Since March of 2009, the SEC has been resisting a Freedom of Information Act (FOIA) request from the Fox Business Network. Fox is seeking internal documents relating to the Commission’s investigations of the Bernie Madoff and R. Allen Stanford Ponzi schemes. We understand the SEC is embarrassed, but transparency is called for.
On Tuesday, the Commission took this dispute in a troubling direction, citing a little-noticed provision in the new Dodd-Frank financial regulatory reform act. Section 9291 exempts the SEC from disclosures related to its “surveillance, risk assessments, or other regulatory and oversight activities.”
The provision seems intended to clarify existing law, which allows the SEC to not disclose private information corporations disclose to the Commission in the course of routine examinations or audits. The sweeping interpretation the SEC appears to be embracing might conceivably cover almost any disclosure related to their regulatory actions. This has journalists and media organizations up in arms. Fox is taking the matter to court.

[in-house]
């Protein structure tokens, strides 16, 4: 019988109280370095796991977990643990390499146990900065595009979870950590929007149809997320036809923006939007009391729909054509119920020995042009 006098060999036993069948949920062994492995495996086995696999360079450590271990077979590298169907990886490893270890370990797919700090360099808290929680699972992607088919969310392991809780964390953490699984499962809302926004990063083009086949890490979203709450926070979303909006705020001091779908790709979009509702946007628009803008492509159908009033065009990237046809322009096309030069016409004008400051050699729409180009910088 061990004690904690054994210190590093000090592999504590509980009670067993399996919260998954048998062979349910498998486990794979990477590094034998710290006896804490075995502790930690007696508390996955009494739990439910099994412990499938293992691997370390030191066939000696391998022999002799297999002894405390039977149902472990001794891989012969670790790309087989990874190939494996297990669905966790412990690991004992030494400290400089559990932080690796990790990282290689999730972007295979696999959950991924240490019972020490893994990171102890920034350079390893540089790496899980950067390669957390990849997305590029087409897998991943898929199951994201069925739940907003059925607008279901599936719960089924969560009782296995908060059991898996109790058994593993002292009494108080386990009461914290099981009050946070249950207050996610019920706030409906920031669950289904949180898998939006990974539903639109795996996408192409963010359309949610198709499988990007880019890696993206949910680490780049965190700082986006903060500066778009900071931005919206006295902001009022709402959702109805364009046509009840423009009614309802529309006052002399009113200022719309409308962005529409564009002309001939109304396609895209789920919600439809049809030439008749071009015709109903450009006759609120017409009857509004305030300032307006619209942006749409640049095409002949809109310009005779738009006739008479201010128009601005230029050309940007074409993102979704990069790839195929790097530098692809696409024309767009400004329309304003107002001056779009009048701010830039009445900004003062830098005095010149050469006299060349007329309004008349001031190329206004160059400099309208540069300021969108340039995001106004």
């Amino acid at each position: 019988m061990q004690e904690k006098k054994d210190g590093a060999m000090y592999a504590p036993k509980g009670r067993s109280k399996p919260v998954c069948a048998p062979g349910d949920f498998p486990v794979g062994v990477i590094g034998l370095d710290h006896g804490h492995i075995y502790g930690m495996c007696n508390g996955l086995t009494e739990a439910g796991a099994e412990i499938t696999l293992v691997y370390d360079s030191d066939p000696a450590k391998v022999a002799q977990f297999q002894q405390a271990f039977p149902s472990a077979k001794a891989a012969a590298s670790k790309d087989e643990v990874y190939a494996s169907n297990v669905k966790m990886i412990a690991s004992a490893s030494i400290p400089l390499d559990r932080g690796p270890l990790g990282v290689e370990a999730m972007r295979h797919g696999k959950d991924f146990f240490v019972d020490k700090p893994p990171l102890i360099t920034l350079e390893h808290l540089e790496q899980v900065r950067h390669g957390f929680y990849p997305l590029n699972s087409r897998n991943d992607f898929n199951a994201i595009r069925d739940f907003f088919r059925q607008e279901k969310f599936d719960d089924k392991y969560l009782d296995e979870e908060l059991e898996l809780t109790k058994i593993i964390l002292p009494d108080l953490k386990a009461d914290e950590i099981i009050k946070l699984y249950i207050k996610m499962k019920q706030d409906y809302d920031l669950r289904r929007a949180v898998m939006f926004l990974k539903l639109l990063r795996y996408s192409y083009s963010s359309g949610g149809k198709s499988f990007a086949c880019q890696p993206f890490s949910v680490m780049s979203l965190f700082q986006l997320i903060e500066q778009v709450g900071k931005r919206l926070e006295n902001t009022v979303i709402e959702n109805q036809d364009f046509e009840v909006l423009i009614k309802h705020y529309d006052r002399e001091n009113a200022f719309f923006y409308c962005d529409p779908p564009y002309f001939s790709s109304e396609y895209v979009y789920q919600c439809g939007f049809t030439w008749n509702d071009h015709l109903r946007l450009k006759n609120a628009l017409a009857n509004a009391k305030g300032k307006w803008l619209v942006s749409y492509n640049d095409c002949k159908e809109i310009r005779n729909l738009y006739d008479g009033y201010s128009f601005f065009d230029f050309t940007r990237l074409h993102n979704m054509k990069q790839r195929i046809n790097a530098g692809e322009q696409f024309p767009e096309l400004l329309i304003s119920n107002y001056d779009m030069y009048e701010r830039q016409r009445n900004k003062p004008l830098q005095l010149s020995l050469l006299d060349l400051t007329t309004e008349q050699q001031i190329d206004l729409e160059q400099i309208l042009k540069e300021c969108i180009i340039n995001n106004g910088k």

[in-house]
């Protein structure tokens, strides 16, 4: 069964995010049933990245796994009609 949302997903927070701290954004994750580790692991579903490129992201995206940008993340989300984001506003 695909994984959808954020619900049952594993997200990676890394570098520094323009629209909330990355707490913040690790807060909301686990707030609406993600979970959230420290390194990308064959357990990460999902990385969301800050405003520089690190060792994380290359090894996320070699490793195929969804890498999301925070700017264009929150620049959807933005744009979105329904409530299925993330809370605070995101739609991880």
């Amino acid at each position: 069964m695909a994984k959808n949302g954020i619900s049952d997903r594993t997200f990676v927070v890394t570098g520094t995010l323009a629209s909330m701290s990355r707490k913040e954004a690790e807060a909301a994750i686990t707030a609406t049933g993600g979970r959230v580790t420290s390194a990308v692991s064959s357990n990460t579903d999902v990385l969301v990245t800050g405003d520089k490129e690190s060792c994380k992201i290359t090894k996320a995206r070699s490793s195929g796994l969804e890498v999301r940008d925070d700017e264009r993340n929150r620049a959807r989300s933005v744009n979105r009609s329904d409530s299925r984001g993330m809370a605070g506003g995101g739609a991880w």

James Madison wrote that “a popular government, without popular information or the means of acquiring it, is but a prologue to a farce or a tragedy, or perhaps both.” Over the past two years, suspicions have mounted about the SEC being both.